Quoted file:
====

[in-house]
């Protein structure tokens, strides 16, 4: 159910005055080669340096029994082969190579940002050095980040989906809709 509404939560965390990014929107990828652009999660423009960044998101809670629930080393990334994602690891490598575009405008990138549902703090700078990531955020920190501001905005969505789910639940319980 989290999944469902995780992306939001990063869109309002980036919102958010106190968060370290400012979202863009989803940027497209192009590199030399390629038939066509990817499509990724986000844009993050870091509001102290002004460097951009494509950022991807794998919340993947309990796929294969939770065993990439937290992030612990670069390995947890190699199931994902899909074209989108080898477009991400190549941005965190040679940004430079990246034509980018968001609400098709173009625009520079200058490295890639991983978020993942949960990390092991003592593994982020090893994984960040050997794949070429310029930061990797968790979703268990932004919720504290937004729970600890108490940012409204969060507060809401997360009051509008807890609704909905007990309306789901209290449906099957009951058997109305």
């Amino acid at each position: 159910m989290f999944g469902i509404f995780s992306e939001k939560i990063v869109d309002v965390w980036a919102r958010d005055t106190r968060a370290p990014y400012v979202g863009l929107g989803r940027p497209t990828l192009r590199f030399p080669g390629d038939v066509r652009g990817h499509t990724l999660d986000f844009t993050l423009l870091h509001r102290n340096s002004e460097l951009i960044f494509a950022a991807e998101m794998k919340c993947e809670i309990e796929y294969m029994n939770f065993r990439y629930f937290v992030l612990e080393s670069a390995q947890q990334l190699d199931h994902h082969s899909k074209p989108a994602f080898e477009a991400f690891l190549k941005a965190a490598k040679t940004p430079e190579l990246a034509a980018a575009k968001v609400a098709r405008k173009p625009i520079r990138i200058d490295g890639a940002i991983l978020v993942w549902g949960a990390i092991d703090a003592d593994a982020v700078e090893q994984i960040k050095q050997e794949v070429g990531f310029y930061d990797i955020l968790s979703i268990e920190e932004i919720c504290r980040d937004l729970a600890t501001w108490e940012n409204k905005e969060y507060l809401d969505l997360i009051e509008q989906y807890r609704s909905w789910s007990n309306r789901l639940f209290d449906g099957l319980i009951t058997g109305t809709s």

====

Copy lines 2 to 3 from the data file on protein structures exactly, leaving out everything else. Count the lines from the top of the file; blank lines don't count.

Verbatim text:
């Protein structure tokens, strides 16, 4: 159910005055080669340096029994082969190579940002050095980040989906809709 509404939560965390990014929107990828652009999660423009960044998101809670629930080393990334994602690891490598575009405008990138549902703090700078990531955020920190501001905005969505789910639940319980 989290999944469902995780992306939001990063869109309002980036919102958010106190968060370290400012979202863009989803940027497209192009590199030399390629038939066509990817499509990724986000844009993050870091509001102290002004460097951009494509950022991807794998919340993947309990796929294969939770065993990439937290992030612990670069390995947890190699199931994902899909074209989108080898477009991400190549941005965190040679940004430079990246034509980018968001609400098709173009625009520079200058490295890639991983978020993942949960990390092991003592593994982020090893994984960040050997794949070429310029930061990797968790979703268990932004919720504290937004729970600890108490940012409204969060507060809401997360009051509008807890609704909905007990309306789901209290449906099957009951058997109305």
């Amino acid at each position: 159910m989290f999944g469902i509404f995780s992306e939001k939560i990063v869109d309002v965390w980036a919102r958010d005055t106190r968060a370290p990014y400012v979202g863009l929107g989803r940027p497209t990828l192009r590199f030399p080669g390629d038939v066509r652009g990817h499509t990724l999660d986000f844009t993050l423009l870091h509001r102290n340096s002004e460097l951009i960044f494509a950022a991807e998101m794998k919340c993947e809670i309990e796929y294969m029994n939770f065993r990439y629930f937290v992030l612990e080393s670069a390995q947890q990334l190699d199931h994902h082969s899909k074209p989108a994602f080898e477009a991400f690891l190549k941005a965190a490598k040679t940004p430079e190579l990246a034509a980018a575009k968001v609400a098709r405008k173009p625009i520079r990138i200058d490295g890639a940002i991983l978020v993942w549902g949960a990390i092991d703090a003592d593994a982020v700078e090893q994984i960040k050095q050997e794949v070429g990531f310029y930061d990797i955020l968790s979703i268990e920190e932004i919720c504290r980040d937004l729970a600890t501001w108490e940012n409204k905005e969060y507060l809401d969505l997360i009051e509008q989906y807890r609704s909905w789910s007990n309306r789901l639940f209290d449906g099957l319980i009951t058997g109305t809709s």